September 22, 1999
by John Sellers
TV Reviews: Now and Again
THE SLOT: 9 pm, on Fridays
PREMIERE DATE: September 24th
CAST: Eric CLose, Dennis Haysbert, Margaret Colin and Heather Matarazzo
CHANCES OF SURVIVAL: 7 out of 10
CONCEPT: Depressed middle-aged insurance salesman Michael Wiseman (briefly played in the pilot by John Goodman) gets flattened by a subway train, but gets a second life when his brain is put into a laboratory-engineered superhuman (Eric Close) in a strange government experiment. His new mentor, the strict and evasive Dr. Theodore Morris (Dennis Haysbert), tries to help Michael get used to his new life as secret agent, but is distressed to find him trying to contact his widowed wife (Margaret Colin) and daughter (Heather Matarazzo).
CRITIQUE: Glenn Gordon Caron must be a big fan of Glen A. Larson, who gave the world The Six Million Dollar Man and Knight Rider. The veteran producer's long-awaited follow-up to Moonlighting looks far more like Steve Austin and Michael Knight than Dave and Maddy. Still, Caron throws a nice curveball by having his genetically enhanced hero miss his family, which adds some unexpected humor to the familiar secret agent premise. The one drawback, other than the boring title, is that the well-directed pilot episode fails to show the new Michael in action, and that may hinder the show's chances of attracting repeat business. Also, I wonder if Michael's newfound powers will be accompanied by any great bionic sound effects.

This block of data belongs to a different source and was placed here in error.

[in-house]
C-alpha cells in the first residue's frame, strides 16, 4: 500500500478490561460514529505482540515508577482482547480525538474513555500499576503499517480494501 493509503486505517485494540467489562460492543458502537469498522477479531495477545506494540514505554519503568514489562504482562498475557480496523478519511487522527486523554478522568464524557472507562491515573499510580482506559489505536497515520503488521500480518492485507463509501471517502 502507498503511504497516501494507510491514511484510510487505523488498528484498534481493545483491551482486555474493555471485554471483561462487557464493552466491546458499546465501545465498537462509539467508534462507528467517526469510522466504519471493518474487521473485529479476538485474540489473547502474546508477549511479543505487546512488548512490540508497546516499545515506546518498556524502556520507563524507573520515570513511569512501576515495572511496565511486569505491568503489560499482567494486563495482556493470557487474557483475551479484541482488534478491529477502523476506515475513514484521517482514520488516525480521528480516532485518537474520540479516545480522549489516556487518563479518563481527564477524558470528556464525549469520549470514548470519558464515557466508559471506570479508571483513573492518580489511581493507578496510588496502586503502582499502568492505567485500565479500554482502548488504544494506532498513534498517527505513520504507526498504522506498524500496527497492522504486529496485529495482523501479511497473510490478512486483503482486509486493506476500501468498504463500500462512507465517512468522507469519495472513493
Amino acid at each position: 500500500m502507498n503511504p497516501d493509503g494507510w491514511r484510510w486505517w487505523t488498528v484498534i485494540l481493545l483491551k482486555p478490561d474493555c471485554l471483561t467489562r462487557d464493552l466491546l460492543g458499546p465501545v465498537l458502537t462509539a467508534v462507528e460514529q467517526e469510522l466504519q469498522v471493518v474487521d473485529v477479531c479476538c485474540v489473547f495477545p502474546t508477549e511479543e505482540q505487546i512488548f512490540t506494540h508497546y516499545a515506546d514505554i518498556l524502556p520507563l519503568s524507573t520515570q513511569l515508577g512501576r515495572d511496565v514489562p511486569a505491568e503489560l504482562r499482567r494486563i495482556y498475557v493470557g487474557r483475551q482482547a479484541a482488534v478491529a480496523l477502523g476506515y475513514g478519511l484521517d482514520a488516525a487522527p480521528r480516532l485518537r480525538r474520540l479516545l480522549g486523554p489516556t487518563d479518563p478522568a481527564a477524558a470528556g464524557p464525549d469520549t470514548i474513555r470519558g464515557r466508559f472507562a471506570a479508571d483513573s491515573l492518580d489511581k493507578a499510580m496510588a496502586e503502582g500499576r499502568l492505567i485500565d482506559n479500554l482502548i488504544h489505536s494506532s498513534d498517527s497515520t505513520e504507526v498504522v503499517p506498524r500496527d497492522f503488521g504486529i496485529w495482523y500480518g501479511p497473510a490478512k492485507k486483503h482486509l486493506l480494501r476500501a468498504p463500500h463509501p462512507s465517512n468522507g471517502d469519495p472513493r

Fall TV Preview
PREMIERE DATE: Sep 24, 1999
AIR DATE/TIME: Fridays at 09:00 p.m.
PRODUCTION STUDIO: Paramount Network Television, CBS Productions Picturemaker Productions
Eric Close (Michael Wiseman)
Margaret Colin (Lisa Wiseman)
Dennis Haysbert (Dr. Theodore Morris)